The Royals are just 2 1/2 games back in the American League Central entering a week in which they'll face their fading rivals in Detroit before hosting the Twins over the weekend. As of now, Moore appears likely to leave this club alone, to let his championship core make one last run at it before what could be a long-term rebuild.

Moore has to weigh his depleted farm system and the trade value of pending free agents Eric Hosmer, Lorenzo Cain, Mike Moustakas, Jason Vargas and Mike Minor against the value of doing right by the clubhouse and hoping this team still has some 2014- and 2015-like magic in it. Staff ace Danny Duffy just made his first rehab start in his return from an oblique strain, and the offense has gone from averaging 3.6 runs per game in the season's first 60 to 5.6 in the time since.

Complicating matters is the murky terrain of the new collective bargaining agreement. As a small-market club, the Royals can recoup Draft picks after the first round for free agents who flee elsewhere, but only if they reject the one-year qualifying offer (upward of $19 million) and sign a contract elsewhere worth at least $50 million. (The Royals might actually have a decent shot at re-signing Hosmer, given the league landscape at first base.)

How bullish should the Royals be about their chances moving forward? Well, let's dive back into those projections: Baseball Prospectus and FanGraphs both still have them finishing below .500, despite the recent success. For a Royals club that loves messing up the math, that probably sounds perfect.

4. White flags waving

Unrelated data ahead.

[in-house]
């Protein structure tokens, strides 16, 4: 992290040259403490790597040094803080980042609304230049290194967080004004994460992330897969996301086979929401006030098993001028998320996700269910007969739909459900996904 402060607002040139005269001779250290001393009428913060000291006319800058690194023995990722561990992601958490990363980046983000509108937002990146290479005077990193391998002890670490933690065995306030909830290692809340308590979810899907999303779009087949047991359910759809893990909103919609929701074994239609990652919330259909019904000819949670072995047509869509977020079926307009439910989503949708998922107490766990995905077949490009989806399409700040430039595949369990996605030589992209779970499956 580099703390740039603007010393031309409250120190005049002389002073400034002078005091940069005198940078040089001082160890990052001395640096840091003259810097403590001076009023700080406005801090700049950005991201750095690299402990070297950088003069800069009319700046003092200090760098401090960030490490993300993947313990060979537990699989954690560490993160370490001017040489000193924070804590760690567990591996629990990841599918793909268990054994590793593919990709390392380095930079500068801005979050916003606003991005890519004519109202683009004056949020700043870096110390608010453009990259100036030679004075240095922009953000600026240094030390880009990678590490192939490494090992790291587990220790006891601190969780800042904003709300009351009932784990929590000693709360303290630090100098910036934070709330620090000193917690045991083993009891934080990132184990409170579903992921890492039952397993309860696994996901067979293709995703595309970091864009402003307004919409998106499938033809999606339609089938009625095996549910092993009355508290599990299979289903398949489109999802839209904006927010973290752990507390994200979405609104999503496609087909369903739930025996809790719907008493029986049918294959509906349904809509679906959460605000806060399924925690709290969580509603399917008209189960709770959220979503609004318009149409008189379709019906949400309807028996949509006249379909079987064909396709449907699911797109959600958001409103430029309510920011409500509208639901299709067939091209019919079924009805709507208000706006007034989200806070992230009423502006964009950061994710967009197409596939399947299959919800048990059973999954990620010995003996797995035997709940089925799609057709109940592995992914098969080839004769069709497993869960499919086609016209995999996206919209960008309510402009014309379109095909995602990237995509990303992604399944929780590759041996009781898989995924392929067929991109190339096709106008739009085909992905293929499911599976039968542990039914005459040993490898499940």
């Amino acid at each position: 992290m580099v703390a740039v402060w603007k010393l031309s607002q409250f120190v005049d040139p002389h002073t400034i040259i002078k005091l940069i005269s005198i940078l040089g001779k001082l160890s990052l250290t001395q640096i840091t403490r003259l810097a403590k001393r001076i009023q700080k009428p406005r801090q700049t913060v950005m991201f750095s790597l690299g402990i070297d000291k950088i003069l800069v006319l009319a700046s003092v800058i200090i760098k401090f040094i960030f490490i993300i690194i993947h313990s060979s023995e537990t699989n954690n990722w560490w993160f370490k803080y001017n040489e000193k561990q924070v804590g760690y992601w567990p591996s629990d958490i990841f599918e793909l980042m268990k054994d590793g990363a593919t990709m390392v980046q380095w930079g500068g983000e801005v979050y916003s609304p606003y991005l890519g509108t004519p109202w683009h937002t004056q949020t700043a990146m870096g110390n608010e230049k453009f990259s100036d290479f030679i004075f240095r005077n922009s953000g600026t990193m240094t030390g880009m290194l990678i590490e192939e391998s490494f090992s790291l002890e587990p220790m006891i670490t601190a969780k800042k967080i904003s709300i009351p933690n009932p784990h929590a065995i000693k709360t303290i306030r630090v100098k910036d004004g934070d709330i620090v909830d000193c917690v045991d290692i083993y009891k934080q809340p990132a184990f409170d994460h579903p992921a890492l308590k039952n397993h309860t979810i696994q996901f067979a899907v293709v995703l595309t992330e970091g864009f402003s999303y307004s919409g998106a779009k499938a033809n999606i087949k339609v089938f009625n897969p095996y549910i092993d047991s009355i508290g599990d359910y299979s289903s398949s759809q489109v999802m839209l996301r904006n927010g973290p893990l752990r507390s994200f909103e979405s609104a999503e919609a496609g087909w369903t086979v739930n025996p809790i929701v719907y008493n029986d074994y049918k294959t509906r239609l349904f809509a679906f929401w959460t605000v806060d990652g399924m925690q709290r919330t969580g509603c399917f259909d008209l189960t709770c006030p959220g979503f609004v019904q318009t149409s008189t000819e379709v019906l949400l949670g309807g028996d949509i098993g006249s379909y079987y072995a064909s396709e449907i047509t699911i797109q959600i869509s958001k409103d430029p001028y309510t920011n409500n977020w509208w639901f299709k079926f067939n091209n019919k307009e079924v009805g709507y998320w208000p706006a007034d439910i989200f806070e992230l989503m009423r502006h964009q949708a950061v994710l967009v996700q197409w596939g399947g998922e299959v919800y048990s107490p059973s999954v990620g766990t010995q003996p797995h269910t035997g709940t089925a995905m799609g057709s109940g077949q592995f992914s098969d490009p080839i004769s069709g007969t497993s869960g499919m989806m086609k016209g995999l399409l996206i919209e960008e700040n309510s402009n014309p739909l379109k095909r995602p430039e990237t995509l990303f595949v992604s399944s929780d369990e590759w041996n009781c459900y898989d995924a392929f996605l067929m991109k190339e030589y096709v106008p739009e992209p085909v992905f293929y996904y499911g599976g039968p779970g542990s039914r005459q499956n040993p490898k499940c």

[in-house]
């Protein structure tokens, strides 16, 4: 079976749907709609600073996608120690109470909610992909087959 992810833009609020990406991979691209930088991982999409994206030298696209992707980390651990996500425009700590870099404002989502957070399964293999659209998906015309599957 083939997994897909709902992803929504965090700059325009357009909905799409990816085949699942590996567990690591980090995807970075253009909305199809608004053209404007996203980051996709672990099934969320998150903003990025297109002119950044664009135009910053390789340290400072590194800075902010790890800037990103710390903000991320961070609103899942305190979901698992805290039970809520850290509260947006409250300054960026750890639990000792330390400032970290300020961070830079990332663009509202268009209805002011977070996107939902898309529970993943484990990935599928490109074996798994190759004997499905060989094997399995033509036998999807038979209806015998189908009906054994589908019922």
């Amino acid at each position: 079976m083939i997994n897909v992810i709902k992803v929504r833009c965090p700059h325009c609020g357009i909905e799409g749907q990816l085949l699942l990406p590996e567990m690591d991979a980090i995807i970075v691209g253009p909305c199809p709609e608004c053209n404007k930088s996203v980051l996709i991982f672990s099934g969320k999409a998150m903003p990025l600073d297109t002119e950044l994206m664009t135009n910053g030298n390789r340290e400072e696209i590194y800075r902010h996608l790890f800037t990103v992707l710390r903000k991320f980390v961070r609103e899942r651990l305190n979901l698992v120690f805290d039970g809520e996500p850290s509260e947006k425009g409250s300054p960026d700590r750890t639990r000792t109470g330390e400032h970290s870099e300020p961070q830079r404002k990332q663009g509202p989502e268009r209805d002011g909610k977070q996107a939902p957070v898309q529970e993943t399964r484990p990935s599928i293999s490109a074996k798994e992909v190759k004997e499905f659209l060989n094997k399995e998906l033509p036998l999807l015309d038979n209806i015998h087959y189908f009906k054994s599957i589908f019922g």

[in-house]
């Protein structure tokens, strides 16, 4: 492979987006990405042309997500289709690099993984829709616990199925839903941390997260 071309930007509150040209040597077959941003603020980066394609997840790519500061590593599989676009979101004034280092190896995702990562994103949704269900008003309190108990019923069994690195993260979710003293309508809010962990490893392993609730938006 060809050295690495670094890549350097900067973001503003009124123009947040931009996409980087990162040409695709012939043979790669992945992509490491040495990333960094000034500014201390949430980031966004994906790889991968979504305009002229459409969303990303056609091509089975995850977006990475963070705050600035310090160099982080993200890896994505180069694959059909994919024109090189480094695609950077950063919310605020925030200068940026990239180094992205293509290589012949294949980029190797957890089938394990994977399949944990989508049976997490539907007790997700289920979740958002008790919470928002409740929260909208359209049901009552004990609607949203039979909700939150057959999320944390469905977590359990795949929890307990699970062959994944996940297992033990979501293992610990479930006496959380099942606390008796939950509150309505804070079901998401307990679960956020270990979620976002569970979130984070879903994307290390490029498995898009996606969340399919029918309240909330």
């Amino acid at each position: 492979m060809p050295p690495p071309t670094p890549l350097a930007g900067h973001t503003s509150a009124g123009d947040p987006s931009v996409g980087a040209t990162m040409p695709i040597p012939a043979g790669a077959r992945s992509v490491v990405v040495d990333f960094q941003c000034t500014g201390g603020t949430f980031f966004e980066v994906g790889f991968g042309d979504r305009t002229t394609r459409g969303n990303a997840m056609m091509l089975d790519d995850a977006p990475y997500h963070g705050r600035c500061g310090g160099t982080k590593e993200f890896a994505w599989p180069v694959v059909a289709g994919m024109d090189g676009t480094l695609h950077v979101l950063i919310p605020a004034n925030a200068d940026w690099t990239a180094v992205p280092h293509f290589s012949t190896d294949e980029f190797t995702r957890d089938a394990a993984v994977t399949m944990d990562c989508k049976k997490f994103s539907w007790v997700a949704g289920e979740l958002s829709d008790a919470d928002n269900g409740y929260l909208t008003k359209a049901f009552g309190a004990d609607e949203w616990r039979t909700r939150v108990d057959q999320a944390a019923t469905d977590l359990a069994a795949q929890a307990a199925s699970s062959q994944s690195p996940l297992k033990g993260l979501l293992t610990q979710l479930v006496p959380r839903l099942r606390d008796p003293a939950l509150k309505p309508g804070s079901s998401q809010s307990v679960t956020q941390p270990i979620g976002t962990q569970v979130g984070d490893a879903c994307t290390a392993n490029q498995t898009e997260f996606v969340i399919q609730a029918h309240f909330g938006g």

The NL West's stranglehold on the NL playoff picture is now trickling into the trade market. In recent days, the Marlins have been rumored to being close to shipping off shortstop Adeiny Hechavarria and ESPN's Buster Olney was the first to report that the Mets are open for business.

(By the way, what does it say about the NL East that the Nationals have consistently had a bullpen ERA around 5.00 and were still good enough to have the other clubs essentially punting before the end of June?)

The key question in the NL is whether the Cardinals and Pirates -- two sub-.500 Central teams still alive in the division race in spite of themselves -- decide to part with pieces, add on or stand pat.

The Cardinals, who really need a middle-of-the-order bat if they're going to advance, are similar to the Mets and Giants in that they don't have a lot of obvious trade assets, especially in a market with few defined needs on the position-player side of the spectrum (though Jedd Gyorko would certainly be a hot corner upgrade for the Red Sox). As mentioned here last week, the Pirates have one of the market's most enticing chips not in improved star Andrew McCutchen but in Gerrit Cole, who has now given up just three runs on 11 hits over his last three starts.

5. Freddie or not

Just in case you forgot how good things were going for Freddie Freeman before his injury, these are the Major League OPS leaders going back to June 13 of last season:

Freeman, 1.133
Mike Trout, 1.077
Joey Votto, 1.064

So it was a pretty big bummer when Freeman broke his wrist, but the good news is he's begun swinging a bat, might go out on a rehab assignment as soon as this coming weekend and might rejoin the Braves before the All-Star break.

But the weird news is that he might come back… as a third baseman. That's how much the Braves value what Matt "Big City" Adams has done since changing cities (.299/.354/.634 slash).

The Braves aren't in it this year, but they do have control over Adams through 2018. Perhaps they are falling into the same trap the Cardinals found themselves in when they tried to move Matt Carpenter around the infield before finally giving up on Adams and sticking Carp at first base.

Or maybe this is all just posturing. Adams' recent output augments his trade value, and the Braves could be publicly playing around with the Freeman-at-third idea (he hasn't played there since rookie ball in '07) as a means of downplaying the obviousness of moving Adams at what might be peak value. Certainly, Big City would be a good fit in the biggest city of all, because the Yankees have a pronounced need at first base.

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Anthony Castrovince is a Sports on Earth contributor, MLB.com columnist and MLB Network contributor. Follow him on Twitter @Castrovince.